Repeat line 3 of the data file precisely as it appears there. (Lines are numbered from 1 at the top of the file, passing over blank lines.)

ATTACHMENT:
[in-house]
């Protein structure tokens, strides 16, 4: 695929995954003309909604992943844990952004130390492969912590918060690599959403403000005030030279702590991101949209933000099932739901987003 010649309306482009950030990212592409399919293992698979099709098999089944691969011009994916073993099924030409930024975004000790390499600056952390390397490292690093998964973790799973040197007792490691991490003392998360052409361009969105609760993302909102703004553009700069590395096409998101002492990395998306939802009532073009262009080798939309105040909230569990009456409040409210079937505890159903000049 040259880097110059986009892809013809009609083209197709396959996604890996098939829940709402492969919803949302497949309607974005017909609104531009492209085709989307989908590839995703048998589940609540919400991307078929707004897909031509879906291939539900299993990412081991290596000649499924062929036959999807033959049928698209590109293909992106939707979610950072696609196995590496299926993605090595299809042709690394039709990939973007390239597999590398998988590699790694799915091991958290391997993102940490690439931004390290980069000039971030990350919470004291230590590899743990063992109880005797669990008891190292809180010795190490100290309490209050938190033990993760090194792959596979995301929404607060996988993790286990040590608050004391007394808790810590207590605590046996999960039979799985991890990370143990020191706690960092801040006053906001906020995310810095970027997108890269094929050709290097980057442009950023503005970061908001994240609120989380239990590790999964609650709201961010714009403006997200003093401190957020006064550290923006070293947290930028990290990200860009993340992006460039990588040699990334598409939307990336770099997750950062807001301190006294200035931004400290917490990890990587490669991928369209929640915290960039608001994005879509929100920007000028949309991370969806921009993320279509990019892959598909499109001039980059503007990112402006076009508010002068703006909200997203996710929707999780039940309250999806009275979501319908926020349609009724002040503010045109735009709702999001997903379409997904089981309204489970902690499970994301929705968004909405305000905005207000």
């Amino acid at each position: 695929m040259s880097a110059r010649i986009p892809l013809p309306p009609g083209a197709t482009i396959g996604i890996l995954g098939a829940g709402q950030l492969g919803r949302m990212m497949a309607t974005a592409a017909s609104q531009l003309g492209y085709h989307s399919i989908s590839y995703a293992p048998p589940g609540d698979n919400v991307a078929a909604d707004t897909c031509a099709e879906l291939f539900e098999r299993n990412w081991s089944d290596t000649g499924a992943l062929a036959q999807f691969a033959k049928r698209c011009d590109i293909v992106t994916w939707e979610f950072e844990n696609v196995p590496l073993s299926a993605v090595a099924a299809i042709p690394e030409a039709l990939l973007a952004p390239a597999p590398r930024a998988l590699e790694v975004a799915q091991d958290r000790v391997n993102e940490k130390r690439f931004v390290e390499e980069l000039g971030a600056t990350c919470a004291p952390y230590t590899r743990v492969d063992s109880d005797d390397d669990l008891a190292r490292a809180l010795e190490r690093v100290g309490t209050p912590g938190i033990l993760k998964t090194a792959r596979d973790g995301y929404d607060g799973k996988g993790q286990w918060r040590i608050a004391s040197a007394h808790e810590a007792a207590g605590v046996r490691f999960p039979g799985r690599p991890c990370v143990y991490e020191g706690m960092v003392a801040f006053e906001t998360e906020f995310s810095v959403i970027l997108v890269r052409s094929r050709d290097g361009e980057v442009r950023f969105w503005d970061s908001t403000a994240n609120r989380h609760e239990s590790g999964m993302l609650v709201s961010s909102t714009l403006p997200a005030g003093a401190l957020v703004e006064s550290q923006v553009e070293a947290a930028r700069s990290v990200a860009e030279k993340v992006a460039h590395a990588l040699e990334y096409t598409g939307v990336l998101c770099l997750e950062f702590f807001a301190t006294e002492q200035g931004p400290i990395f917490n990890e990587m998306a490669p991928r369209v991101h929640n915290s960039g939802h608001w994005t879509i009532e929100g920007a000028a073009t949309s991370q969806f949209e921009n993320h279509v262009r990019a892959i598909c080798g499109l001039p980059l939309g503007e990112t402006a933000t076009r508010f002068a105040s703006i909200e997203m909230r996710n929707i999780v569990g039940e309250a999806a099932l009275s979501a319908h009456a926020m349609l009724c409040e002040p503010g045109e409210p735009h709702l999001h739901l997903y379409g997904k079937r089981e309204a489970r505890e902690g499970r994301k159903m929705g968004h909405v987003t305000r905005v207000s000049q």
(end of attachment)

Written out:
């Amino acid at each position: 695929m040259s880097a110059r010649i986009p892809l013809p309306p009609g083209a197709t482009i396959g996604i890996l995954g098939a829940g709402q950030l492969g919803r949302m990212m497949a309607t974005a592409a017909s609104q531009l003309g492209y085709h989307s399919i989908s590839y995703a293992p048998p589940g609540d698979n919400v991307a078929a909604d707004t897909c031509a099709e879906l291939f539900e098999r299993n990412w081991s089944d290596t000649g499924a992943l062929a036959q999807f691969a033959k049928r698209c011009d590109i293909v992106t994916w939707e979610f950072e844990n696609v196995p590496l073993s299926a993605v090595a099924a299809i042709p690394e030409a039709l990939l973007a952004p390239a597999p590398r930024a998988l590699e790694v975004a799915q091991d958290r000790v391997n993102e940490k130390r690439f931004v390290e390499e980069l000039g971030a600056t990350c919470a004291p952390y230590t590899r743990v492969d063992s109880d005797d390397d669990l008891a190292r490292a809180l010795e190490r690093v100290g309490t209050p912590g938190i033990l993760k998964t090194a792959r596979d973790g995301y929404d607060g799973k996988g993790q286990w918060r040590i608050a004391s040197a007394h808790e810590a007792a207590g605590v046996r490691f999960p039979g799985r690599p991890c990370v143990y991490e020191g706690m960092v003392a801040f006053e906001t998360e906020f995310s810095v959403i970027l997108v890269r052409s094929r050709d290097g361009e980057v442009r950023f969105w503005d970061s908001t403000a994240n609120r989380h609760e239990s590790g999964m993302l609650v709201s961010s909102t714009l403006p997200a005030g003093a401190l957020v703004e006064s550290q923006v553009e070293a947290a930028r700069s990290v990200a860009e030279k993340v992006a460039h590395a990588l040699e990334y096409t598409g939307v990336l998101c770099l997750e950062f702590f807001a301190t006294e002492q200035g931004p400290i990395f917490n990890e990587m998306a490669p991928r369209v991101h929640n915290s960039g939802h608001w994005t879509i009532e929100g920007a000028a073009t949309s991370q969806f949209e921009n993320h279509v262009r990019a892959i598909c080798g499109l001039p980059l939309g503007e990112t402006a933000t076009r508010f002068a105040s703006i909200e997203m909230r996710n929707i999780v569990g039940e309250a999806a099932l009275s979501a319908h009456a926020m349609l009724c409040e002040p503010g045109e409210p735009h709702l999001h739901l997903y379409g997904k079937r089981e309204a489970r505890e902690g499970r994301k159903m929705g968004h909405v987003t305000r905005v207000s000049q």